NYU CSA shares fresh produce with students By TATIANA BAEZ Fresh, local food is now coming to NYU students in the form of a community-supported agriculture program. After a two-year long hiatus, the CSAatNYU is back and is currently operating out of the Green House at Seventh Street residence hall. A Community Supported Agriculture is an organization where members purchase a share of food from a local farm for an entire season. The size of shares and items they include can vary. The original CSAatNYU had its home in the Kimmel Center for University Life but then moved to St. Mark’s Church and became the Washington Square CSA. NYU students decided to bring CSA back this year under the direction of volunteer coordinators, including CAS senior Jason Lindy. To do so, they reached out to the WSCSA. According to Margaret Weinberg, Gallatin freshman and the group’s social media outreach coordinator, CSAatNYU has 18 shares in total. One belongs to the Green House, another belongs to the Student Food Cooperative at NYU, and the other 16 are divided between 30 different people. “This project has been very successful, and we are incredibly pleased,” Weinberg said. “There was a moment where we were worried we wouldn’t get enough shares, but we did and were able to pull it off. Not only do we have enough shares, but there are a lot of people benefiting from the program because most students decided to split shares.” CSAatNYU collects its food from Norwich Meadows Farm, a farm in upstate New York. The group sources from the same place as the WSCSA, which still maintains its primary location in St. Mark’s Church. The group’s distribution model also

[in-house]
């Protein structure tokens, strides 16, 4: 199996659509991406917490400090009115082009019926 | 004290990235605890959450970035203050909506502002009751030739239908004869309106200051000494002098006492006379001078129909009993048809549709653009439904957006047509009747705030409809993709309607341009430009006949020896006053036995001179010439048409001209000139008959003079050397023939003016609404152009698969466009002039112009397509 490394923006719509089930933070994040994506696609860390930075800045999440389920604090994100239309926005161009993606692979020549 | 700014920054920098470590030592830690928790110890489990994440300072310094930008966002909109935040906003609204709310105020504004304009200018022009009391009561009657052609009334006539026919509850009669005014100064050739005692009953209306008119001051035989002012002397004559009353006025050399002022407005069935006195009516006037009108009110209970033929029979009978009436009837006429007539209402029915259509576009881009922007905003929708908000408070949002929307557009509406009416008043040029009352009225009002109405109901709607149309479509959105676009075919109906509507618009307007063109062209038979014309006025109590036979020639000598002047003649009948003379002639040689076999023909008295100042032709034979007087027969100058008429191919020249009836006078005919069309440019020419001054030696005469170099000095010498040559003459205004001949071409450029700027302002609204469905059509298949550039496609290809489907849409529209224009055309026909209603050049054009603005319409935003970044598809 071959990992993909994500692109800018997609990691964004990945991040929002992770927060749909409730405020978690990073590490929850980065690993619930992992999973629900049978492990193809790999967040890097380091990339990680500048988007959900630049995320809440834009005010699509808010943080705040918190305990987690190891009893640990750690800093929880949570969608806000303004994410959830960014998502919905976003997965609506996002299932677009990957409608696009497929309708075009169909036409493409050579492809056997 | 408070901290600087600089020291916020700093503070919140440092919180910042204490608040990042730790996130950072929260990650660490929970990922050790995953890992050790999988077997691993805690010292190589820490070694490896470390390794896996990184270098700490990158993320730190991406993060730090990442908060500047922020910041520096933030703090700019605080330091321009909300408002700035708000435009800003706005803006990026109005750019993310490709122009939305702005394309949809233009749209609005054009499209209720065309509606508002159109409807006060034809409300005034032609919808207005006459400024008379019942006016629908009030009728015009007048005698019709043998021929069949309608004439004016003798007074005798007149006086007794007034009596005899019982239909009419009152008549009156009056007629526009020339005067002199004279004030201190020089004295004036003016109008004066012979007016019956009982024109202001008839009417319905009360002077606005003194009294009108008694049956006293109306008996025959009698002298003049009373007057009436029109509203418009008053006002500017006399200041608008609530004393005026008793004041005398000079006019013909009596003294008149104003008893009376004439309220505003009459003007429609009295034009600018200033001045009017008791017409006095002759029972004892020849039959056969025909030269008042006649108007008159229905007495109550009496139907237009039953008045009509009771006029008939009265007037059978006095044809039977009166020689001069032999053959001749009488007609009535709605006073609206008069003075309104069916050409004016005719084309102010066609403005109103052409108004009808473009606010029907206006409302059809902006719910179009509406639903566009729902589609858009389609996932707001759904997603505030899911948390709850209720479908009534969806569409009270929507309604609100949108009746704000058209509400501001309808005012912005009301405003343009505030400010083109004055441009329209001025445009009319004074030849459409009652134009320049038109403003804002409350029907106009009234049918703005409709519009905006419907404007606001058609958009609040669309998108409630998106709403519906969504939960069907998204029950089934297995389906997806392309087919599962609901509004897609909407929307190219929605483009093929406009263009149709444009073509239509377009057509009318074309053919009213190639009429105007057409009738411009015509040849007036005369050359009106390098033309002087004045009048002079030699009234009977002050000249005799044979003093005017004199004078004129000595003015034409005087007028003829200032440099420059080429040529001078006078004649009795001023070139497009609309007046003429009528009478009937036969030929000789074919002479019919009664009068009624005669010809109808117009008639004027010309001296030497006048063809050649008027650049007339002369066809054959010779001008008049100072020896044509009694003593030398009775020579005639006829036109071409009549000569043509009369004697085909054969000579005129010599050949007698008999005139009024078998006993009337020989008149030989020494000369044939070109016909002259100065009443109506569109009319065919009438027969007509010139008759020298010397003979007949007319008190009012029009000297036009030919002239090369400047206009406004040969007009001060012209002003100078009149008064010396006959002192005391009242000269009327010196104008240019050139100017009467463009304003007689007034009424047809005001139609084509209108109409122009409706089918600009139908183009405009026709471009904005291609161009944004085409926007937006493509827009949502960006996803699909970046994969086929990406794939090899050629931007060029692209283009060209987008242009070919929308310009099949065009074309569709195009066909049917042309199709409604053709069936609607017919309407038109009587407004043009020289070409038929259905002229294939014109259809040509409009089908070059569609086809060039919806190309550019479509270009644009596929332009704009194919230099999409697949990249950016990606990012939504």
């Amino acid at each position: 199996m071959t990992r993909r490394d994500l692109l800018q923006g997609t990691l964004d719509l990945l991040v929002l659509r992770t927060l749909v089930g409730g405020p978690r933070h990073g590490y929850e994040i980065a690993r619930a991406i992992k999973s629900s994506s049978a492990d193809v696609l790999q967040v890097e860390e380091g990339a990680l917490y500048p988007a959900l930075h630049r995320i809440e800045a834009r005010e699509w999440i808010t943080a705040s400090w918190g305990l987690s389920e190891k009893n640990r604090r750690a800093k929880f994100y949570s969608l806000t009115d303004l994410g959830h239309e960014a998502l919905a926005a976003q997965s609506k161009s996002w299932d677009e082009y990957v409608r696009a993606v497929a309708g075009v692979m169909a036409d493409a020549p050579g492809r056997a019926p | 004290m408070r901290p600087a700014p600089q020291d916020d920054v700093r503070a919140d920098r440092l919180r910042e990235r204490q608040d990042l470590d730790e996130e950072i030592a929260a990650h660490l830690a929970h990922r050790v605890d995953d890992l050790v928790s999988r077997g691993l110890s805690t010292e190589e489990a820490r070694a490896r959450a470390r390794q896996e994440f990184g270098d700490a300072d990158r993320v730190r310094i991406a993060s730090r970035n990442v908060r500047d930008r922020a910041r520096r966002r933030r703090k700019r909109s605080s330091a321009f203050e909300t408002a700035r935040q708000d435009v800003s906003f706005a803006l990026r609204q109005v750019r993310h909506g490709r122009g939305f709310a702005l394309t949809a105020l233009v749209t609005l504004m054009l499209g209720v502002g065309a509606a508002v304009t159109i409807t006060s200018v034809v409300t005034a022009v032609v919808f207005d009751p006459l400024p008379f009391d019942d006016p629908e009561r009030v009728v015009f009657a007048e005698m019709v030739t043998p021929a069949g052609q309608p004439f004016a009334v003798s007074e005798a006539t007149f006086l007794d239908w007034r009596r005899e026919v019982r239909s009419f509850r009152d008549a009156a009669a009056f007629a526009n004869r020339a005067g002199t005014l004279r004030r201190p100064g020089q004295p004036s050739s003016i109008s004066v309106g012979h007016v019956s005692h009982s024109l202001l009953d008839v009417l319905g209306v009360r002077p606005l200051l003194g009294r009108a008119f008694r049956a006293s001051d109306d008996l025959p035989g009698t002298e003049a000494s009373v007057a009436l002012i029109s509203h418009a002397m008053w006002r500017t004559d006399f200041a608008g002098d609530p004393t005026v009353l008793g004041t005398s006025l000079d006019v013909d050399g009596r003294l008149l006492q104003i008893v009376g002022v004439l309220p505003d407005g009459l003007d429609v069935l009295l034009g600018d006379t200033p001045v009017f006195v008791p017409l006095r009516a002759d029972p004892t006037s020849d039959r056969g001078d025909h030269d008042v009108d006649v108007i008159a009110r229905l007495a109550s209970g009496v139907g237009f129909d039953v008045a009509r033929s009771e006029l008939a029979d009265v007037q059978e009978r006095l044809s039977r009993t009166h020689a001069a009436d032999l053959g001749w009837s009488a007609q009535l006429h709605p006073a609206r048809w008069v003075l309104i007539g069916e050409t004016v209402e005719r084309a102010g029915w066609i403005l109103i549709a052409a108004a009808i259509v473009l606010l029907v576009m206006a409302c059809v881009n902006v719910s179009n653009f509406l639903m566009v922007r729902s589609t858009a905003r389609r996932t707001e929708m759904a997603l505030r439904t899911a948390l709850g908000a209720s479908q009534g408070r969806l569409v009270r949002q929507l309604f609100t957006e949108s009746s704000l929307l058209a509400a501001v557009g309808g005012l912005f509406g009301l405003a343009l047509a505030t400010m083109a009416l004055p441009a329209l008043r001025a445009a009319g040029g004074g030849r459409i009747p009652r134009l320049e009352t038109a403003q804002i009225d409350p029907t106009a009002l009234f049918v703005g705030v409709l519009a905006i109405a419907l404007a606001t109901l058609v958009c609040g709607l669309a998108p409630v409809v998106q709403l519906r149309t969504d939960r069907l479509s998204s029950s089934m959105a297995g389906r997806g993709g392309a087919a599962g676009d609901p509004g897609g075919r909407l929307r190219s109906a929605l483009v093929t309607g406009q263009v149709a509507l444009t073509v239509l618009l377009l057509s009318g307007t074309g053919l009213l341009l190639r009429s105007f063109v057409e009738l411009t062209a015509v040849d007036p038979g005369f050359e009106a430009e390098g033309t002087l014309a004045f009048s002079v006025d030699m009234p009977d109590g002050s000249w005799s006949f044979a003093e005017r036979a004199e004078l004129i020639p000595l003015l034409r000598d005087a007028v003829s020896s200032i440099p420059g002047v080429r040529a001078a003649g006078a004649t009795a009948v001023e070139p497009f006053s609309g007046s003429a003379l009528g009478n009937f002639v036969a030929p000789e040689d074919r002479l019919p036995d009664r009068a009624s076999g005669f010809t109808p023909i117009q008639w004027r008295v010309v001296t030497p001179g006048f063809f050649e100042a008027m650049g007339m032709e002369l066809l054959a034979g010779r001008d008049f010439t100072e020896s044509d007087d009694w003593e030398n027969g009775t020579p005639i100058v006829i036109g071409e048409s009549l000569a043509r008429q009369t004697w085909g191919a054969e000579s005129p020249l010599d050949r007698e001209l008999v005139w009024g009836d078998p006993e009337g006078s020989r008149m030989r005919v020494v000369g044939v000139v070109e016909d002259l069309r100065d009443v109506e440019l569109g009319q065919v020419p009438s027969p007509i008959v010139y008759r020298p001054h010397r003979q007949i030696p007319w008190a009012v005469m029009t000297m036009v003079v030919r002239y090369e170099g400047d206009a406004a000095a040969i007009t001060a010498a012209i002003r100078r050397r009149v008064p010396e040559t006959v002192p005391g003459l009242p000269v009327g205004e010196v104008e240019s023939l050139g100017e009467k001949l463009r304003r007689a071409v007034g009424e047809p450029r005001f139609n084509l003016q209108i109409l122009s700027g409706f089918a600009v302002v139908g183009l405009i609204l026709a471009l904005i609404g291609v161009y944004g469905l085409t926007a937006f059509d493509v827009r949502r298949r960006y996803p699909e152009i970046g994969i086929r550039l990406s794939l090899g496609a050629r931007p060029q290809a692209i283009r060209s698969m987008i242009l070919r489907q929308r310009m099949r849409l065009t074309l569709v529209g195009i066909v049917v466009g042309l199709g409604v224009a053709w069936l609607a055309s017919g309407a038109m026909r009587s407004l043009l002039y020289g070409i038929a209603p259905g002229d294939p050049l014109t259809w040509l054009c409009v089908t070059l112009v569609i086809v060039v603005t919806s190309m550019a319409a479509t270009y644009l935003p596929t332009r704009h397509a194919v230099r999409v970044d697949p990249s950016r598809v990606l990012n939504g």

mimics that of the WSCSA. Adrienne Haeberle, a coordinator for the WSCSA, believes having a CSA within NYU is beneficial for students. “Nourishment is grounding, and with the hyper-frenetic pace of a university lifestyle, the experience of selecting your vegetables, thinking of what you’re going to prepare, cooking a meal and enjoying a meal is a terrific way to keep yourself sane and in touch with what really matters in life,” Haeberle said. “Good food, good people and environmental stewardship.” Although there is some continuity in what food each share holds, most shares, which are distributed once a month, offer different food each time. Rita Chapot, an NYU-Poly sophomore, bought a share from CSAatNYU and said she enjoys experimenting with the food she receives. “[The CSA] has really pushed me to diversify my cooking because I have all these veggies I’ve never even heard of before,” Chapot said. “The best surprise so far has been finding the Jerusalem Artichoke.” The group aims to expand to other non-dining residence halls within the next few semesters. They hope to incorporate CSA into the Lafayette Street, Greenwich Hotel, Broome Street and Gramercy Green residence halls, among others. They also welcome the involvement of more NYU students. “CSAs are a good thing,” Lindy said. “It maximizes the profit that goes directly to small farmers. It is cheap for kids with not a lot of disposable income. It’s healthy, seasonal and organic. Ultimately we’d like CSAs to become just an integrated part of how students get their food in residence halls.” Tatiana Baez is university editor. Email her at email@example.com.